My Son At 18 Months (ish) Old

I didn’t write a 18 month update for Baby Boy at the time. Days in lockdown, or “lockdown easing” roll into one and before I know it weeks have gone past. As we speed through Baby Boy’s second year I have realised that for the first 18 months of his life I didn’t like my son much.

That seems like a horrible thing to say about your own child doesn’t it? Of course I have always loved him, but he has been hard work and miserable. I’m not sure exactly when it happened, but around 18 months he started to be happier, he smiles a lot more, he’s cheeky, he’s fun and he’s loving. It’s only really now I am enjoying his company that I realised how little I did before.

smiling 18 month old crawling through a metal tunnel on a climbing frame
Baby Boy has been smiling a lot more now he is 18 months old

Baby Boy’s Communication At 18 Months

Around 18 months Baby Boy’s understanding of what we are saying has improved as has his ability to communicate with us. This has been great for taking some of the guess work out and meant we can meet his needs more quickly. I’ve never been one of those mothers who can instantly identify their baby’s every need from their cry. And Baby Boy has spent a lot of his life crying. So much so that it kind of washes over me when it’s at standard grizzle level. I hated when his sisters’ cried, but after 3 solid months of crying as a newborn that could not be stopped by milk, cuddles, nappy changes or sleep I basically gave up. I don’t leave him to cry, I never have, but I don’t rush to him in the same way I used to with his siblings.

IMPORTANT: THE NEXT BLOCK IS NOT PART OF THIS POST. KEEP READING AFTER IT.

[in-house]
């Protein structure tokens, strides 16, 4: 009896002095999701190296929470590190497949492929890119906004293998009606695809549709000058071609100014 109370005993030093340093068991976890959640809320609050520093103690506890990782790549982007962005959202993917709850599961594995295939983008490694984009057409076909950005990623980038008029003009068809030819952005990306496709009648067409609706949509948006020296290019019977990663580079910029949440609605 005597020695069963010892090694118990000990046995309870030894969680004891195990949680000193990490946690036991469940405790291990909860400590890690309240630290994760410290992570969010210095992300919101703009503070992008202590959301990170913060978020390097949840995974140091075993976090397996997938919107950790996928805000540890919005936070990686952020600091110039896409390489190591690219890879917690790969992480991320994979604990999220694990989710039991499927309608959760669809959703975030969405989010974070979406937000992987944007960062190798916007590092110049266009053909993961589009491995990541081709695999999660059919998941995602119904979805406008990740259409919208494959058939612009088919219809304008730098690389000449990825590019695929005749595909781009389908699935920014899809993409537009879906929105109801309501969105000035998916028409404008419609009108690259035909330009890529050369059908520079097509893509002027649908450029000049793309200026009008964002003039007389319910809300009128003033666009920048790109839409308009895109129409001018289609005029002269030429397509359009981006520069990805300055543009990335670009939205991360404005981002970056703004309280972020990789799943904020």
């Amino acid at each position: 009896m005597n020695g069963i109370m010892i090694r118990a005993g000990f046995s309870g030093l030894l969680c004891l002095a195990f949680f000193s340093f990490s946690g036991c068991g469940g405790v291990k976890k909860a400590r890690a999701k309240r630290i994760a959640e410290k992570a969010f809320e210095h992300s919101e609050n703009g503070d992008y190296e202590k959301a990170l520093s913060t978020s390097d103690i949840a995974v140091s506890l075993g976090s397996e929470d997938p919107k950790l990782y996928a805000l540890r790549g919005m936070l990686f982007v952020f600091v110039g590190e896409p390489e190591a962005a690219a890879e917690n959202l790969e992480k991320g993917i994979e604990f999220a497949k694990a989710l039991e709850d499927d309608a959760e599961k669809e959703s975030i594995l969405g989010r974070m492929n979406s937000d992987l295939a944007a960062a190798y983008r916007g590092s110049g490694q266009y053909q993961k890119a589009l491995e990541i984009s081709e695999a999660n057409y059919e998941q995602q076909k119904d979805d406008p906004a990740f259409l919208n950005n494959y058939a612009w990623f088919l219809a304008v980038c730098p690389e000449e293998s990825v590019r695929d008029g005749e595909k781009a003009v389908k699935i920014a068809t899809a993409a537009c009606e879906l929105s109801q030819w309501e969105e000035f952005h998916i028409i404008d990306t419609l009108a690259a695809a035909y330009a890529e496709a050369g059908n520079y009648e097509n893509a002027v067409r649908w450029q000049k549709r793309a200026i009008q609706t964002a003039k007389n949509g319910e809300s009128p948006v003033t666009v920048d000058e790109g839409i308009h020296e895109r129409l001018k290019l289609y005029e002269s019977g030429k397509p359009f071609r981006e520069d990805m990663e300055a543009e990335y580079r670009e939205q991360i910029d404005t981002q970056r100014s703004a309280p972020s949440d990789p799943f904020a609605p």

He still cries a fair bit now, but he shows his frustrations in other ways too: mainly hair pulling, biting and hitting people. This is hardly ideal and his poor sisters have lost so much hair, but it does feel like progress in someways. It would help if Little learnt not to annoy him by taking toys away etc.

At 18 months Baby Boys didn’t say much consistently. We would get “hello”, “bye bye” and “Mumma”. A month and a half later and we have a few other words in the mix including: “car”, “down”, “again”, “miaow”, “cat”, “quack” and roaring when he sees dinosaurs or lions. He is starting to use a consistent sound for milk and drink and he is getting better at mimicking when we say a word, but there have been regressions in some areas. He now uses the sound a bit like “marma” to call to me, his Dad, his sisters and anyone he likes really. His grandparents are more “Anma” and “Ampa” though. Whatever sounds he makes he tends to make them loudly, that boy has impressive lung capacity.